The UK shows the EU the way on citizens’ rights.

On Thursday the UK Home Office released the latest figures on “The EU Settlement Scheme”, which makes it easy for EU citizens and their families to obtain a UK immigration status for when the UK leaves the EU.

UK acceptance rate is running at 99.3% of all applications processed

Already, over 2.4m applications have been processed and approved

This is three times the total number of UK citizens in EU27 countries

Official EU statistics show 3.9 million EU27 citizens living in the UK

The same statistics show fewer than 850,000 UK citizens living in EU27 countries.

The UK has a clear, free process — EU27 countries are all over the place

I have previously published details of the EU’s official statistics on the numbers of EU citizens living in other EU countries, showing how “free movement” has benefited EU27 citizens four times as much as it has benefited UK citizens.

Conclusive evidence of the basic facts on the treatment of citizens after Brexit

Source: Official Home Office data released 16 Jan 2020)

Remember the furore from UK Remainer and EU politicians on costs for applications?

“We continue to believe this process should be cost-free, in keeping with the European Parliament’s longstanding position on this matter.”

- Statement by the Brexit Steering Group of EU Parliament on UK paper on EU citizens in the UK, 2018

Well, how is that working out?

EU27 countries continue to demand huge sums from UK citizens

EU27 citizens can apply for settled status in the UK — COMPLETELY FREE.

Cost for UK citizens to apply for the same status in France €119 ((over £100)

Cost for UK citizens to apply for the same status in Austria €210 ((over £170)

Most EU27 countries have yet to decide a figure

EU27 citizens in the UK do have certainty, but many UK citizens in EU27 countries don’t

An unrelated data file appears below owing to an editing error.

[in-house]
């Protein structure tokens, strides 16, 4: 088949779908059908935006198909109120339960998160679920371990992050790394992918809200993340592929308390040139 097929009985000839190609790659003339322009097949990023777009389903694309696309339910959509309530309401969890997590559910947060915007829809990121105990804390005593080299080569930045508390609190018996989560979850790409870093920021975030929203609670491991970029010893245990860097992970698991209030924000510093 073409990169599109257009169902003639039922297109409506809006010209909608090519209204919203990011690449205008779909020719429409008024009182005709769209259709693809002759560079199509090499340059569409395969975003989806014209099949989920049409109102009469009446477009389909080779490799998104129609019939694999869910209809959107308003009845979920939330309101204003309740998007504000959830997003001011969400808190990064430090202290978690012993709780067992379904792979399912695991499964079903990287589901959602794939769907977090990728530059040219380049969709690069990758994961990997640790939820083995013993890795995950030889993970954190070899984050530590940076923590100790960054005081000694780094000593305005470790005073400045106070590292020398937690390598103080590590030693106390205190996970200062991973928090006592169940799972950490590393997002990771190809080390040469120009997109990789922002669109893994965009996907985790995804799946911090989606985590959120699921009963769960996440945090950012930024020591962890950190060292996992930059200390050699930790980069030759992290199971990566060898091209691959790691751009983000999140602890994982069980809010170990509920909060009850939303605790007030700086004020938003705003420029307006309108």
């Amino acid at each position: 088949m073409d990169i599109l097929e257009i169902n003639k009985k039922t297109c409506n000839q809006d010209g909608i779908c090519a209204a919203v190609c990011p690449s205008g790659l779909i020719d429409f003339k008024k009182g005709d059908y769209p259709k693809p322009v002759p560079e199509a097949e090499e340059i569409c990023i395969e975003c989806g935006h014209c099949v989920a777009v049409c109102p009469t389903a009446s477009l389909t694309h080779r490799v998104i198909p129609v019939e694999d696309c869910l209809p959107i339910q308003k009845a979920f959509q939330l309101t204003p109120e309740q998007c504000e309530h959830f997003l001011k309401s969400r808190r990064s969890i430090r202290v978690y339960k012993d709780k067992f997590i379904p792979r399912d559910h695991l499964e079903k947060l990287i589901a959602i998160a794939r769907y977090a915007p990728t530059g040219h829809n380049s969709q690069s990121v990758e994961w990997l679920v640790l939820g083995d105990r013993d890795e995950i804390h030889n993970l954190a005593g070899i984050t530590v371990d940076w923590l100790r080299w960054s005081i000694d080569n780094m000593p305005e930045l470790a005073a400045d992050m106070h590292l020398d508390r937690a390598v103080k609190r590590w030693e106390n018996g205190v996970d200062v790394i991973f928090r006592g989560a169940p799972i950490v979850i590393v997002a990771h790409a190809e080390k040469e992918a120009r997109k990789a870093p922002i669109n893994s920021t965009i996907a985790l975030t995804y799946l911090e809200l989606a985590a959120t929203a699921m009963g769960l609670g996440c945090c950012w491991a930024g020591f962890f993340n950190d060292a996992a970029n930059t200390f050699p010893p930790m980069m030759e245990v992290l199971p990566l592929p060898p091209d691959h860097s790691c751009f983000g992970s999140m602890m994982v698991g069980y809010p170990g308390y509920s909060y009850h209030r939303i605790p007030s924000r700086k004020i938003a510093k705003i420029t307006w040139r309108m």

Meanwhile, in the UK, EU27 citizens can apply for immigration status online at no cost, and 2.75 million have already done so. The rules are clear and extremely generous.

To summarise, those who have lived in the UK for over five years get settled status. Those who have lived in the UK for less than five years get pre-settled status which they can convert to settled status when they reach five years.

EU27 citizens with settled or pre-settled status get the following rights

The right to use the NHS for free as they do now

The right to enrol in education or continue studying

The right to access public funds such as benefits and pensions

The right to travel in and out of the UK (for up to 5 years if they have settled status)

Here is a little known fact.

Free movement has benefited citizens from other EU countries,
but citizens of the United Kingdom have used it very little

The facts below come from ‘Mobility in Europe’ (Freedom of Movement), a July 2019 report by the EU Commission’s statistics agency

3.9 million EU27 nationals now live in the UK

Less than 850,000 Brits (1%) live in the EU27

4½ times as many EU27 citizens living in the UK, compared to UK citizens in the EU27

The number of EU27 nationals in the UK has continued to rise since the EU Referendum (ONS)

The UK’s proportion of EU nationals is 70% higher than the EU average

Poles top the table at over 1 million

Romanians are second with 416,000, despite only having a free movement to the UK from 2007

Where do British people live in the EU27?

France comes second with 145,000 UK nationals, and Ireland is third with 103,000 UK nationals

The other 310,000 are spread across the remaining 24 EU countries, averaging under 13,000 per member state

As ever, it seems that the UK has sat back and taken criticism from EU ideologues such as Verhoftstadt — with Remainer commentators, the BBC, and Sky happily reporting on this.

The reality is rather different, as we have demonstrated above using official figures from the EU and from the British Government.

It really is about time the UK Government started to rebut the EU’s nonsense robustly, and once again I call on the Government to improve its outward communications on Brexit dramatically. If these departments are staffed by Remainer civil servants (is there another kind?), then these people must be replaced. None of us will be around forever to do their job for them.

[ Sources: EU Commission official statistics | UK Home Office latest figures on Settlement Scheme | EU Parliament ]

What is life without a little controversy in it? Quite boring and sterile would be my answer.